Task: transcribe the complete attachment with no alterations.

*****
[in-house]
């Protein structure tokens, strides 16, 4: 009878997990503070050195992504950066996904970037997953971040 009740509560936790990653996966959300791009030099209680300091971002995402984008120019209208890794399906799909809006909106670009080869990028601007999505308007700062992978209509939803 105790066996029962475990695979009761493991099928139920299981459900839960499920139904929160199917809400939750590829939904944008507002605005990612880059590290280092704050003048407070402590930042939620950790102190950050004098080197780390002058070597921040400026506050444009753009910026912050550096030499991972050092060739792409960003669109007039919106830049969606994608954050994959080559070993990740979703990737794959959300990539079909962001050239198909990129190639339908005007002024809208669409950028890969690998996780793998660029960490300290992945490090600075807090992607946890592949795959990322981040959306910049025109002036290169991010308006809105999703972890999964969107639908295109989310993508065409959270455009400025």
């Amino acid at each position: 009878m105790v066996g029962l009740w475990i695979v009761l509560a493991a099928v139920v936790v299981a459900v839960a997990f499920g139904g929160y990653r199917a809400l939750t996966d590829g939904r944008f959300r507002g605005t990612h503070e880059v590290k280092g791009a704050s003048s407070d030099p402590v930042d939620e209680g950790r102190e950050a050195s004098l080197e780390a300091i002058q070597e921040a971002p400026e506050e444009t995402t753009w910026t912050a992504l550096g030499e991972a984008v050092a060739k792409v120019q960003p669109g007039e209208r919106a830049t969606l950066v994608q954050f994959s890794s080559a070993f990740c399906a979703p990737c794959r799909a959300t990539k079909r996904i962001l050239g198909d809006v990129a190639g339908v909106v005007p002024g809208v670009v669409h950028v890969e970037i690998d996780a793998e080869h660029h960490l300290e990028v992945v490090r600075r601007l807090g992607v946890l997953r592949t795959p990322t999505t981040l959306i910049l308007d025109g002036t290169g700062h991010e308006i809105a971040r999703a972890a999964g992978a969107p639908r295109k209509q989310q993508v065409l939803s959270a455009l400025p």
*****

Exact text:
[in-house]
């Protein structure tokens, strides 16, 4: 009878997990503070050195992504950066996904970037997953971040 009740509560936790990653996966959300791009030099209680300091971002995402984008120019209208890794399906799909809006909106670009080869990028601007999505308007700062992978209509939803 105790066996029962475990695979009761493991099928139920299981459900839960499920139904929160199917809400939750590829939904944008507002605005990612880059590290280092704050003048407070402590930042939620950790102190950050004098080197780390002058070597921040400026506050444009753009910026912050550096030499991972050092060739792409960003669109007039919106830049969606994608954050994959080559070993990740979703990737794959959300990539079909962001050239198909990129190639339908005007002024809208669409950028890969690998996780793998660029960490300290992945490090600075807090992607946890592949795959990322981040959306910049025109002036290169991010308006809105999703972890999964969107639908295109989310993508065409959270455009400025």
């Amino acid at each position: 009878m105790v066996g029962l009740w475990i695979v009761l509560a493991a099928v139920v936790v299981a459900v839960a997990f499920g139904g929160y990653r199917a809400l939750t996966d590829g939904r944008f959300r507002g605005t990612h503070e880059v590290k280092g791009a704050s003048s407070d030099p402590v930042d939620e209680g950790r102190e950050a050195s004098l080197e780390a300091i002058q070597e921040a971002p400026e506050e444009t995402t753009w910026t912050a992504l550096g030499e991972a984008v050092a060739k792409v120019q960003p669109g007039e209208r919106a830049t969606l950066v994608q954050f994959s890794s080559a070993f990740c399906a979703p990737c794959r799909a959300t990539k079909r996904i962001l050239g198909d809006v990129a190639g339908v909106v005007p002024g809208v670009v669409h950028v890969e970037i690998d996780a793998e080869h660029h960490l300290e990028v992945v490090r600075r601007l807090g992607v946890l997953r592949t795959p990322t999505t981040l959306i910049l308007d025109g002036t290169g700062h991010e308006i809105a971040r999703a972890a999964g992978a969107p639908r295109k209509q989310q993508v065409l939803s959270a455009l400025p």